Lelia Galloway and her amazing adventures
A common sight as you drive or walk down Nabors Street in Montevallo is the almost 98-year- old Leila Galloway working among her beautiful flowers.
In the spring, she&8217;ll be almost hidden in the gorgeous red tulips and yellow snapdragons. In summer, she&8217;s cultivating an array of colorful zinnias, in the fall vivid marigolds and during the winter, pansies brighten her yard. She is well-known for her flowers and for sharing them with her church and her friends.
Not only generous with her flowers, Leila loves to share interesting yarns about her adventurous life.
During a recent visit, she reminisced, mixing expressive Spanish phrases in the telling of her story. She was born in south Alabama into a Presbyterian minister&8217;s family. She was the youngest child with two brothers and two sisters.
They didn&8217;t have very much in the way of material things, but when they complained about not having the things other children had, their mother responded, &8220;Yes, but you have a wonderful heritage.&8221; Leila remembered that, as a 9-year-old, a new dress was a lot more important than a wonderful heritage.
Much was expected of the children and they gave much. Leila graduated from Brewton High School as class valedictorian. She had not missed a day of classes nor had she been tardy. The local bank awarded her a $15 cash prize. She remarked, &8220;I don&8217;t know what I spent the money for, but I do know that was more money than I had ever had at one time.&8221;
In the fall after high school graduation, young Leila took the train to Alabama College in Montevallo where she earned a degree in sociology. Montevallo was a great experience.
She gained not only an education but a bit of independence.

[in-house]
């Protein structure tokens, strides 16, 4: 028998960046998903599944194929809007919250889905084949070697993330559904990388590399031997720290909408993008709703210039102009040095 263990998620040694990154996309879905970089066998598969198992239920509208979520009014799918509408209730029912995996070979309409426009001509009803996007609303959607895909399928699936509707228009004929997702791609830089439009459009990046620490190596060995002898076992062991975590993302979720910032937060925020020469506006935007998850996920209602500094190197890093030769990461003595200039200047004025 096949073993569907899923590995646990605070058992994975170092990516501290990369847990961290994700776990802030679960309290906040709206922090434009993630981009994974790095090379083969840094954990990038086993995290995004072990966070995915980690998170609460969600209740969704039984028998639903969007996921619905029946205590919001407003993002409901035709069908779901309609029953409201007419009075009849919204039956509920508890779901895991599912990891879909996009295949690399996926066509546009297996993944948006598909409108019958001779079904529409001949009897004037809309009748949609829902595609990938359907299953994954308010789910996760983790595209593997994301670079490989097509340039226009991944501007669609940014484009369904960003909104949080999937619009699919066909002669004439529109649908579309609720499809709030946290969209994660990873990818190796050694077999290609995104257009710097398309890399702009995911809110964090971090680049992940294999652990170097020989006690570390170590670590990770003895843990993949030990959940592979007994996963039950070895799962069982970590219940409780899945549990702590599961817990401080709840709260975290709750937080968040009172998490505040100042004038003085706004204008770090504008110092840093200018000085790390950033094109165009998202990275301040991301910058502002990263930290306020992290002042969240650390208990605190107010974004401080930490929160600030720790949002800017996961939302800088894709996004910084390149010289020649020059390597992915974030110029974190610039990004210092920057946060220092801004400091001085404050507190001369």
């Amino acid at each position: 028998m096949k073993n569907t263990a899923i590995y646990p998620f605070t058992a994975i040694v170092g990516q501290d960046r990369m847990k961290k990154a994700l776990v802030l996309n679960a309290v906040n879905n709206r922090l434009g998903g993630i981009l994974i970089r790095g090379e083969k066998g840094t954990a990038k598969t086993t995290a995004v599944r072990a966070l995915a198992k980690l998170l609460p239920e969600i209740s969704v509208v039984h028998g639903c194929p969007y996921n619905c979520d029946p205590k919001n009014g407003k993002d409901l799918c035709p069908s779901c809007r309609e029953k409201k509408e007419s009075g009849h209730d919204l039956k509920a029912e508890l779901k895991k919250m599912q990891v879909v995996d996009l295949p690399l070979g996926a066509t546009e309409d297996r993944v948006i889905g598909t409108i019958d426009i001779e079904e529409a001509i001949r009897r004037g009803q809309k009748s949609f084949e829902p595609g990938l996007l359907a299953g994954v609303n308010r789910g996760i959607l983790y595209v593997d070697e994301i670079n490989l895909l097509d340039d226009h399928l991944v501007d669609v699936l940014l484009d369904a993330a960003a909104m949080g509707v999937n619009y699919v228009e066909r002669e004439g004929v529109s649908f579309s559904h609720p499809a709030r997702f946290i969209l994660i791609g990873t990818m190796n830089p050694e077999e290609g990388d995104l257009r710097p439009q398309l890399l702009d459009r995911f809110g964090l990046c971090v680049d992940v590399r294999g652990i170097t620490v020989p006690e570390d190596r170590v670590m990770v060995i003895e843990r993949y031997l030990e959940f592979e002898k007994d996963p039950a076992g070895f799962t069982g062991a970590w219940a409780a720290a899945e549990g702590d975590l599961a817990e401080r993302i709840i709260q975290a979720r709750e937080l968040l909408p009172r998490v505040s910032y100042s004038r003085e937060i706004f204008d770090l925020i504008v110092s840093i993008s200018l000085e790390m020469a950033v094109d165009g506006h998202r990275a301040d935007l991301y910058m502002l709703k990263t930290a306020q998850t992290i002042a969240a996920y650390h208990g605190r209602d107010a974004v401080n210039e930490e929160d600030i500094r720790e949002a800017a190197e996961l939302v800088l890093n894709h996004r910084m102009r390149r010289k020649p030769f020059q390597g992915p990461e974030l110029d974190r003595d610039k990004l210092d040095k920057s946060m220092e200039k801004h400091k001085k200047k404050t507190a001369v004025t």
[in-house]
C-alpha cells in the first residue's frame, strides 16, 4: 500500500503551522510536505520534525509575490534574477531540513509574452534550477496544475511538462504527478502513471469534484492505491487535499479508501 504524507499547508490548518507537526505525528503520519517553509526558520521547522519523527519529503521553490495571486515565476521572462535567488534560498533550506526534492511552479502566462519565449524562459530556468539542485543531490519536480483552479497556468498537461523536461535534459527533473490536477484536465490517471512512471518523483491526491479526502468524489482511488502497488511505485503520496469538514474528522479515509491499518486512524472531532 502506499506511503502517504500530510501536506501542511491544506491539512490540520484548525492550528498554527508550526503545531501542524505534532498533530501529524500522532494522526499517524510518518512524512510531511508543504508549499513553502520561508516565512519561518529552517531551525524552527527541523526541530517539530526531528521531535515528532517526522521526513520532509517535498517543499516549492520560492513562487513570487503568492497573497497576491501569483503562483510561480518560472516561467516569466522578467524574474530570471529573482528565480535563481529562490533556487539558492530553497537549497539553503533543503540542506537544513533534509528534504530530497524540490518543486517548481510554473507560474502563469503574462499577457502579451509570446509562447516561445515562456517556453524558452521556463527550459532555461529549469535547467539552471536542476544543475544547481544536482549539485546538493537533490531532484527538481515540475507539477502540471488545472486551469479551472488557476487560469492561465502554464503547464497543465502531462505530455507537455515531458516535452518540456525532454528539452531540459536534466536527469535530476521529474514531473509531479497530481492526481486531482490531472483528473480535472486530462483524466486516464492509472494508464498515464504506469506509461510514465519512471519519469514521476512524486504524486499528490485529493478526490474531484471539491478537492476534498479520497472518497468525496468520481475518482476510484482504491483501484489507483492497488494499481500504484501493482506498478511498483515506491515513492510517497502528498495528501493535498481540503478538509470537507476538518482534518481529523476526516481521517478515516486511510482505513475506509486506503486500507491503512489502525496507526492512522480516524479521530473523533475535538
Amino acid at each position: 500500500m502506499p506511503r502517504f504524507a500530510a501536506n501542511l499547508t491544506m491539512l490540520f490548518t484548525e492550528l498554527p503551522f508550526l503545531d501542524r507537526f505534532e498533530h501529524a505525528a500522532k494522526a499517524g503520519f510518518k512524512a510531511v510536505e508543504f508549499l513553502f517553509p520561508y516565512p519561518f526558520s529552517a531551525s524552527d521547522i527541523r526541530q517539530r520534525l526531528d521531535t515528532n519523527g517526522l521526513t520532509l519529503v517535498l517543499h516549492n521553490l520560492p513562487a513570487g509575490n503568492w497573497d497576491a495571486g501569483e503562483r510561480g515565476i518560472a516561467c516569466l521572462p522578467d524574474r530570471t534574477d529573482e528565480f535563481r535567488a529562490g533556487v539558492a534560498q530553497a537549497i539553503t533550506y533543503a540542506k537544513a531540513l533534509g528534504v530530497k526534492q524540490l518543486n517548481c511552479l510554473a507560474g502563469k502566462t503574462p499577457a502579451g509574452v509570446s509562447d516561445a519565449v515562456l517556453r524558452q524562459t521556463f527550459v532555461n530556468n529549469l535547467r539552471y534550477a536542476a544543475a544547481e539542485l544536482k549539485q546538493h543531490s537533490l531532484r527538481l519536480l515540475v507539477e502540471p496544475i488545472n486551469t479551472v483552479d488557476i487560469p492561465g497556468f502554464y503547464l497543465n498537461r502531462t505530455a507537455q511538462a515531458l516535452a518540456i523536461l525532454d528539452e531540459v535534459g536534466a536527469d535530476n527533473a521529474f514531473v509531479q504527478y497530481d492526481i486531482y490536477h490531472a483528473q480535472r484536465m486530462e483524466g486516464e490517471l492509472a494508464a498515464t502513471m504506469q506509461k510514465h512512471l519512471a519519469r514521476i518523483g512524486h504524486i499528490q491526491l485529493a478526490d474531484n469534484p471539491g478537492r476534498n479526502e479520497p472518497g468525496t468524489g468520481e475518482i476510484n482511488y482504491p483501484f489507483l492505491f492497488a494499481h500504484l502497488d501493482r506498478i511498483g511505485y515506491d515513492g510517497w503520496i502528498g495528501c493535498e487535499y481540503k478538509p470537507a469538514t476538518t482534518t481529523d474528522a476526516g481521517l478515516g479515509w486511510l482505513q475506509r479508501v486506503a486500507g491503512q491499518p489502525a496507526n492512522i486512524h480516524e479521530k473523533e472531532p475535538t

After college, she accepted a job in Huntsville where she worked in social services.
It was in Huntsville, too, that she met and was courted by her future husband. She remembered, &8220;His sister and I were very good friends, and I think the whole family courted me.&8221;
Doc, as she called her husband, was a family doctor who was working in Columbia, South America. He thought, at the time they married, that he would soon finish up there and return to the United States. &8220;I was young and in love and I thought living in Columbia for a short time would be fun and exciting,&8221; Leila commented.
The promised short stay turned into 35 years. Arriving in Columbia, she found their home to be three rooms and a kitchen behind her new husband&8217;s office in downtown Pereira. As the doctor&8217;s new wife, she was an immediate celebrity. A great number of the ladies in town called on her and expected a return visit; quite a challenge for a young inexperienced bride.
In addition to the other demands of her social life, she and her husband entertained many visitors to the city.
In those days there were almost no overnight accommodations, so the Galloways had many overnight guests. Leila adapted quickly to the role of a gracious hostess. Because she had been trained in social services, she immediately recognized the needs of the women in Columbia.
She organized a club to help these women gain status. Later she became friends with the U. S. Ambassador&8217;s wife, who, with Leila&8217;s encouragement, initiated the first welfare program in Columbia.
When son John came along, Dr. Galloway built a large comfortable brick home. Later they bought and managed a 2000-acre farm where they had a dairy and raised beef cows and sheep.
Trips to the farm were difficult because of the mud and poor roads.
Someone had to meet them with horses for the last 10 miles of their journey. Leila became an expert horsewoman, and little John soon learned to ride and to love horses and the country life.
Dr. Galloway thought that when John had his 10th birthday he needed a &8220;proper education,&8221; so they sent him to the United States.
His mother joined him there, but they spent their summers back in Columbia.
When John graduated from high school and began his medical studies at Vanderbilt, Leila rejoined her husband in Columbia. Leila is very proud of John, a general surgeon, and her four very accomplished granddaughters.
Upon the death of her husband in 1966, Leila remained in Columbia two years, taking care of their personal business and disposing of property. She then returned to Alabama and settled in Montevallo where her sister, Mary Kennerly, lived and where she had gone to college.
Catherine Legg can be reached via e-mail at mailto:email@example.com
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